SUPREME COURT OF THE STATE OF NEW YORK Appellate Division, Fourth Judicial Department
February 6, 2009
IN THE MATTER OF TIMOTHY FOSTER, PETITIONER-APPELLANT,
BARBARA BARTLETT, ROSE L. FOSTER AND CATTARAUGUS COUNTY DEPARTMENT OF SOCIAL SERVICES, RESPONDENTS-RESPONDENTS.
Appeal from an order of the Family Court, Cattaraugus County (Paul B. Kelly, J.H.O.), entered September 6, 2007 in a proceeding pursuant to Family Court Act article 6. The order, inter alia, dismissed the cross petition for child custody.
Published by New York State Law Reporting Bureau pursuant to Judiciary Law § 431.
This opinion is uncorrected and subject to revision before publication in the Official Reports.
PRESENT: SMITH, J.P., CENTRA, FAHEY, PERADOTTO, AND PINE, JJ.
It is hereby ORDERED that the order so appealed from is unanimously affirmed without costs.
Petitioner father appeals from an order of disposition that, inter alia, dismissed his cross petition for custody of the child in question and continued temporary custody with the maternal grandmother. We note at the outset that the Law Guardian's contention that the order of disposition is not appealable as of right is without merit (see Besharov, Practice Commentaries, McKinney's Cons Laws of NY, Book 29A, Family Ct Act § 1112, at 345-346). We reject the Law Guardian's further contention that, because the father consented to the terms of the order of disposition, the appeal is moot. The father in fact consented only to that part of a subsequent order concerning his visitation rights (see Matter of Deuel v Dalton, 33 AD3d 1158, 1159).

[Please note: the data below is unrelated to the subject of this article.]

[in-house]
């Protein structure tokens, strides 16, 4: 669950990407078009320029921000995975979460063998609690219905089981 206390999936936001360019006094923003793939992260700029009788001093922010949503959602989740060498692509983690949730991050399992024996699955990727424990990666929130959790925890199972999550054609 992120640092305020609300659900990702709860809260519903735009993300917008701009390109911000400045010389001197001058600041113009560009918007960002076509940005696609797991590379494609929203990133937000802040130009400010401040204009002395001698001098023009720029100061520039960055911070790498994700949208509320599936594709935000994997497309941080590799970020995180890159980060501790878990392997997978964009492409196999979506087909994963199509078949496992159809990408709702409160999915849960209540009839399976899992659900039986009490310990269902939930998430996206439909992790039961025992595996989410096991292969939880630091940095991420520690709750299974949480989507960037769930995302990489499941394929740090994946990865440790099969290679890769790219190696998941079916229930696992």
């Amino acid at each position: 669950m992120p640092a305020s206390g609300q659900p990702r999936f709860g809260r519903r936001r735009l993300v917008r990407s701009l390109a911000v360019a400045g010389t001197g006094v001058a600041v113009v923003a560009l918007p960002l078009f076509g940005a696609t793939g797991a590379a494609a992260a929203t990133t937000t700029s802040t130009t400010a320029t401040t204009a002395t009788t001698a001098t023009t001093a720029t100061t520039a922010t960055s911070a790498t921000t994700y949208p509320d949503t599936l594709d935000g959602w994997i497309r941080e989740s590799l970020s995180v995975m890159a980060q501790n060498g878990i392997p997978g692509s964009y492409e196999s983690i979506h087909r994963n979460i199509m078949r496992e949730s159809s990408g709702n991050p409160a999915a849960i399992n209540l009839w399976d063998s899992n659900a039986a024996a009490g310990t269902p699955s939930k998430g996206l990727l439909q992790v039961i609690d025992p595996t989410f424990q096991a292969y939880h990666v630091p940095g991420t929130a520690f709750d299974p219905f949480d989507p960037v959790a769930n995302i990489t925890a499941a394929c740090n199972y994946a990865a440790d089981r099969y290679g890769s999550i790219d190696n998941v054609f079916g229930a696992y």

The record does not support the contention of the father that he did not consent to the referral of the matter to a Judicial Hearing Officer and thus Family Court did not have jurisdiction to determine the matter. Although the father did not personally sign the consent form, the record establishes that his attorney did so, "and thus the requirements of CPLR 4317 (a) were satisfied" (Matter of Adam R., 43 AD3d 1425, 1426, lv denied 9 NY3d 816). We reject the Law Guardian's contention that the court was required to determine whether extraordinary circumstances existed to deny the father custody and to continue custody with the maternal grandmother inasmuch as the court granted the maternal grandmother only temporary custody (cf. Matter of Gary G. v Roslyn P., 248 AD2d 980, 981). Contrary to the father's contention, however, we conclude that the court properly determined that it was in the best interests of the child to continue the temporary custody arrangement (see generally Friederwitzer v Friederwitzer, 55 NY2d 89, 94-95). At the time of the hearing, the father had not yet completed the terms and conditions relating to a prior finding of neglect, and he had not been involved with the child's mental health treatment or schooling for the preceding year. Further, there was testimony presented at the hearing indicating that the father was likely to interfere with the child's relationship with respondent mother in the event that he was awarded custody. Thus, we conclude that the court's determination has a sound and substantial basis in the record, and we see no reason to disturb it (see generally Matter of Jennifer L.B. v Jared R.B., 32 AD3d 1174, 1175).
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